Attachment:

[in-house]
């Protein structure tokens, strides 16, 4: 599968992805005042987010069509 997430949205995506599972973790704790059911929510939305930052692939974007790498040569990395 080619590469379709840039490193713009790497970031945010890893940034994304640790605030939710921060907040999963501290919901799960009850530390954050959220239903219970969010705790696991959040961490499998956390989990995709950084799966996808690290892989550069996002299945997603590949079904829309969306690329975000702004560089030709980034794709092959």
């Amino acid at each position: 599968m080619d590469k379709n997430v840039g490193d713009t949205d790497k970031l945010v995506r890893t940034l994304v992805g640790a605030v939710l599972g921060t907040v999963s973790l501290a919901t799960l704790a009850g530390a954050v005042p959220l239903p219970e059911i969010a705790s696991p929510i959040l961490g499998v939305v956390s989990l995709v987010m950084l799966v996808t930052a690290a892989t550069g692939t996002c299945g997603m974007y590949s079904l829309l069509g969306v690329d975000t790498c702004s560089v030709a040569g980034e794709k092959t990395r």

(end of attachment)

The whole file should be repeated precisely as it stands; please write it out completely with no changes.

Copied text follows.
[in-house]
């Protein structure tokens, strides 16, 4: 599968992805005042987010069509 997430949205995506599972973790704790059911929510939305930052692939974007790498040569990395 080619590469379709840039490193713009790497970031945010890893940034994304640790605030939710921060907040999963501290919901799960009850530390954050959220239903219970969010705790696991959040961490499998956390989990995709950084799966996808690290892989550069996002299945997603590949079904829309969306690329975000702004560089030709980034794709092959």
């Amino acid at each position: 599968m080619d590469k379709n997430v840039g490193d713009t949205d790497k970031l945010v995506r890893t940034l994304v992805g640790a605030v939710l599972g921060t907040v999963s973790l501290a919901t799960l704790a009850g530390a954050v005042p959220l239903p219970e059911i969010a705790s696991p929510i959040l961490g499998v939305v956390s989990l995709v987010m950084l799966v996808t930052a690290a892989t550069g692939t996002c299945g997603m974007y590949s079904l829309l069509g969306v690329d975000t790498c702004s560089v030709a040569g980034e794709k092959t990395r």